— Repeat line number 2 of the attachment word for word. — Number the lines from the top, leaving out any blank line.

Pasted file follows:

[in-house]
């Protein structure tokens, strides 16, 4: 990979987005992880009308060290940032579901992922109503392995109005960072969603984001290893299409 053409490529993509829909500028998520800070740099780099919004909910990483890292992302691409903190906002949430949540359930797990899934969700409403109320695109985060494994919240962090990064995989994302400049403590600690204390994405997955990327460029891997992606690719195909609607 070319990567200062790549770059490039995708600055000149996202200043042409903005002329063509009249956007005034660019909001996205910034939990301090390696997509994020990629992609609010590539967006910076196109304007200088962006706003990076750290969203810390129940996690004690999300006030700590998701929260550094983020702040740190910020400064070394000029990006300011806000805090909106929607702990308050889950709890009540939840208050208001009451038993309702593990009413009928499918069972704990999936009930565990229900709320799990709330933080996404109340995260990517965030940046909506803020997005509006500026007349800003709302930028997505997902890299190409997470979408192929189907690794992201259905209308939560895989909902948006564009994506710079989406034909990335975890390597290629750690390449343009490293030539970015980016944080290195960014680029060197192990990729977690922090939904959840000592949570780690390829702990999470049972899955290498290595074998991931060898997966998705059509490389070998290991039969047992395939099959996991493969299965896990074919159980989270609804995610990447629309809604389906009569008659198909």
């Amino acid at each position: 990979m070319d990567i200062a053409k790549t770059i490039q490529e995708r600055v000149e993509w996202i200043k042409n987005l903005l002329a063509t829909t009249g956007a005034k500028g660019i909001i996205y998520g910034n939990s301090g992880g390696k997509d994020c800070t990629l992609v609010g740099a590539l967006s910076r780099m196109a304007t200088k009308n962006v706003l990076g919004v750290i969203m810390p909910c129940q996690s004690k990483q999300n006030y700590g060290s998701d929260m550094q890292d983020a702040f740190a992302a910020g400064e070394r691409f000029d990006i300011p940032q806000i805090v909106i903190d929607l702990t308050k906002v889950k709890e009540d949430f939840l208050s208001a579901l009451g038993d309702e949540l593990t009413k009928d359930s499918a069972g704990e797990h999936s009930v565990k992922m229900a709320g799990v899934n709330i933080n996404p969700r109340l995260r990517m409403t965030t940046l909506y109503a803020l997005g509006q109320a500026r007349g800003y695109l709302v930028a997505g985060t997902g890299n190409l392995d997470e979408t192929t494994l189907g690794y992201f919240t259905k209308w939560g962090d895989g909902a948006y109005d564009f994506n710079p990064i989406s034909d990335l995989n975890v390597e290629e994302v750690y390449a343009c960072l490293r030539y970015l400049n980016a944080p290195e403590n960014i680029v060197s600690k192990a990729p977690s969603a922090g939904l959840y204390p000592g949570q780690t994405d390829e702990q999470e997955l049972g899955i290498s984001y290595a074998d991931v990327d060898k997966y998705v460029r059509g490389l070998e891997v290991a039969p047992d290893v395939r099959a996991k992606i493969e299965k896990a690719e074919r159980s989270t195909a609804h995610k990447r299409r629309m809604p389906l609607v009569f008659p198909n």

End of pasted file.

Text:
């Protein structure tokens, strides 16, 4: 990979987005992880009308060290940032579901992922109503392995109005960072969603984001290893299409 053409490529993509829909500028998520800070740099780099919004909910990483890292992302691409903190906002949430949540359930797990899934969700409403109320695109985060494994919240962090990064995989994302400049403590600690204390994405997955990327460029891997992606690719195909609607 070319990567200062790549770059490039995708600055000149996202200043042409903005002329063509009249956007005034660019909001996205910034939990301090390696997509994020990629992609609010590539967006910076196109304007200088962006706003990076750290969203810390129940996690004690999300006030700590998701929260550094983020702040740190910020400064070394000029990006300011806000805090909106929607702990308050889950709890009540939840208050208001009451038993309702593990009413009928499918069972704990999936009930565990229900709320799990709330933080996404109340995260990517965030940046909506803020997005509006500026007349800003709302930028997505997902890299190409997470979408192929189907690794992201259905209308939560895989909902948006564009994506710079989406034909990335975890390597290629750690390449343009490293030539970015980016944080290195960014680029060197192990990729977690922090939904959840000592949570780690390829702990999470049972899955290498290595074998991931060898997966998705059509490389070998290991039969047992395939099959996991493969299965896990074919159980989270609804995610990447629309809604389906009569008659198909």